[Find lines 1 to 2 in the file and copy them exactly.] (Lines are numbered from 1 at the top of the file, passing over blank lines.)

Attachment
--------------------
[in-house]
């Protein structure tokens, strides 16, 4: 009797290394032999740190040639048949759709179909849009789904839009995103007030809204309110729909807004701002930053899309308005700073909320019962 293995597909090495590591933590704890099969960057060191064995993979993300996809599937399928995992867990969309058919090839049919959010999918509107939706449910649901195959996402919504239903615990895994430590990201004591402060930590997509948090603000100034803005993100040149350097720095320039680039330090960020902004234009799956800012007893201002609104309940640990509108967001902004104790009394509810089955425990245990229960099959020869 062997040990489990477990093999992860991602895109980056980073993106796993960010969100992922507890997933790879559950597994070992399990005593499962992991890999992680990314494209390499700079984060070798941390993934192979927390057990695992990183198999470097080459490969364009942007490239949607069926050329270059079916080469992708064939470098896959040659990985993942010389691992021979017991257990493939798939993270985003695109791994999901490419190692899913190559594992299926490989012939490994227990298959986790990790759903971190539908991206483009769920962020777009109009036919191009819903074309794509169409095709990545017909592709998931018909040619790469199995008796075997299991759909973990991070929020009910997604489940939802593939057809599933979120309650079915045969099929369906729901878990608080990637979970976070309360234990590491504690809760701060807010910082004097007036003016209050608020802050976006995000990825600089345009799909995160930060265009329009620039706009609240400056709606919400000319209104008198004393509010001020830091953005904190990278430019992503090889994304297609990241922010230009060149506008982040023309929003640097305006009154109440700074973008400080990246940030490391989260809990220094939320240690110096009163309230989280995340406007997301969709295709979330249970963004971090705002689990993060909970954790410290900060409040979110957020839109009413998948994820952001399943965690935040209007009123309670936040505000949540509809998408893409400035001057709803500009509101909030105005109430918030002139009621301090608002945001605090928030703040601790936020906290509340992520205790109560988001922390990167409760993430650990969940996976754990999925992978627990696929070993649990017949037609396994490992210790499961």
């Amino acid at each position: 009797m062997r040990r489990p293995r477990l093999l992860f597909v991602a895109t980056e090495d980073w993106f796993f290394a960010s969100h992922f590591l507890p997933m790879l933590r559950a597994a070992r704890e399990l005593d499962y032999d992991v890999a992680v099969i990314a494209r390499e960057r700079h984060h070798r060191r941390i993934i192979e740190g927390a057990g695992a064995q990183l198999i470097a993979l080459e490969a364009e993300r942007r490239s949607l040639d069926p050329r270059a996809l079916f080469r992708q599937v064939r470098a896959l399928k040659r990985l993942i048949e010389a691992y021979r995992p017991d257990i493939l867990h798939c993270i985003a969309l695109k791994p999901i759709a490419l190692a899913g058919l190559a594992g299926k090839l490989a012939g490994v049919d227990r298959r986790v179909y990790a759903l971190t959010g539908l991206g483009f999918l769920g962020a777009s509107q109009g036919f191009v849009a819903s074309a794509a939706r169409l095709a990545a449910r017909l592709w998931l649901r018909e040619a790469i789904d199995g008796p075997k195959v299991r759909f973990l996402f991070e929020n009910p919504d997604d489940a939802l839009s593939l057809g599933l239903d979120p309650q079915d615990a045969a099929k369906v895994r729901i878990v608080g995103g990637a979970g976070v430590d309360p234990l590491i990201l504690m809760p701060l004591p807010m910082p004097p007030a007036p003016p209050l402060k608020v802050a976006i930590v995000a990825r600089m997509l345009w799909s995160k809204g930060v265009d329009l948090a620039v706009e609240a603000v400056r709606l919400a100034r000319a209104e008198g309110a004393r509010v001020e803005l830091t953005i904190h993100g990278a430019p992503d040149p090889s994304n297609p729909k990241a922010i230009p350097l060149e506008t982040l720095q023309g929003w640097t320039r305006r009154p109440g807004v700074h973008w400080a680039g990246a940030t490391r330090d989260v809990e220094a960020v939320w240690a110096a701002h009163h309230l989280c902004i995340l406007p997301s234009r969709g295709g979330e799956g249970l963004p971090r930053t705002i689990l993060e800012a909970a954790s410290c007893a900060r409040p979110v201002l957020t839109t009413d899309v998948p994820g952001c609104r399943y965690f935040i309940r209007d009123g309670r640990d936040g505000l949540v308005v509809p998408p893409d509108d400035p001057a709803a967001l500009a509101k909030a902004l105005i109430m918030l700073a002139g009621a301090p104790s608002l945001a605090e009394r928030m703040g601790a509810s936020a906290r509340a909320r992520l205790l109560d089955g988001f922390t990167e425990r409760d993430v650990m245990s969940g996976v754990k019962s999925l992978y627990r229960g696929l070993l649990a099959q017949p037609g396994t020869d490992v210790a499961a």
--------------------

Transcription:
[in-house]
């Protein structure tokens, strides 16, 4: 009797290394032999740190040639048949759709179909849009789904839009995103007030809204309110729909807004701002930053899309308005700073909320019962 293995597909090495590591933590704890099969960057060191064995993979993300996809599937399928995992867990969309058919090839049919959010999918509107939706449910649901195959996402919504239903615990895994430590990201004591402060930590997509948090603000100034803005993100040149350097720095320039680039330090960020902004234009799956800012007893201002609104309940640990509108967001902004104790009394509810089955425990245990229960099959020869 062997040990489990477990093999992860991602895109980056980073993106796993960010969100992922507890997933790879559950597994070992399990005593499962992991890999992680990314494209390499700079984060070798941390993934192979927390057990695992990183198999470097080459490969364009942007490239949607069926050329270059079916080469992708064939470098896959040659990985993942010389691992021979017991257990493939798939993270985003695109791994999901490419190692899913190559594992299926490989012939490994227990298959986790990790759903971190539908991206483009769920962020777009109009036919191009819903074309794509169409095709990545017909592709998931018909040619790469199995008796075997299991759909973990991070929020009910997604489940939802593939057809599933979120309650079915045969099929369906729901878990608080990637979970976070309360234990590491504690809760701060807010910082004097007036003016209050608020802050976006995000990825600089345009799909995160930060265009329009620039706009609240400056709606919400000319209104008198004393509010001020830091953005904190990278430019992503090889994304297609990241922010230009060149506008982040023309929003640097305006009154109440700074973008400080990246940030490391989260809990220094939320240690110096009163309230989280995340406007997301969709295709979330249970963004971090705002689990993060909970954790410290900060409040979110957020839109009413998948994820952001399943965690935040209007009123309670936040505000949540509809998408893409400035001057709803500009509101909030105005109430918030002139009621301090608002945001605090928030703040601790936020906290509340992520205790109560988001922390990167409760993430650990969940996976754990999925992978627990696929070993649990017949037609396994490992210790499961």